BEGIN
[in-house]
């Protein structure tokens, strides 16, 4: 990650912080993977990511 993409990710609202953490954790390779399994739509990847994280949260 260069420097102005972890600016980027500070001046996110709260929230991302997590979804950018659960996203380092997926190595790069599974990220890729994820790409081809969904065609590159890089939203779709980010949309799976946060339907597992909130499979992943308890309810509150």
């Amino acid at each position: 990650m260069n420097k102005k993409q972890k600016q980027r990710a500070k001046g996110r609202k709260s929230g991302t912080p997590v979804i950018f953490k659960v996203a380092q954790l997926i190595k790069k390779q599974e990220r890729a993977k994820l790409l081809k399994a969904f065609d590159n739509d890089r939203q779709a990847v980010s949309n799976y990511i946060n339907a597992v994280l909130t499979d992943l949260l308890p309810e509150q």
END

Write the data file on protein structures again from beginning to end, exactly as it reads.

[in-house]
């Protein structure tokens, strides 16, 4: 990650912080993977990511 993409990710609202953490954790390779399994739509990847994280949260 260069420097102005972890600016980027500070001046996110709260929230991302997590979804950018659960996203380092997926190595790069599974990220890729994820790409081809969904065609590159890089939203779709980010949309799976946060339907597992909130499979992943308890309810509150």
């Amino acid at each position: 990650m260069n420097k102005k993409q972890k600016q980027r990710a500070k001046g996110r609202k709260s929230g991302t912080p997590v979804i950018f953490k659960v996203a380092q954790l997926i190595k790069k390779q599974e990220r890729a993977k994820l790409l081809k399994a969904f065609d590159n739509d890089r939203q779709a990847v980010s949309n799976y990511i946060n339907a597992v994280l909130t499979d992943l949260l308890p309810e509150q």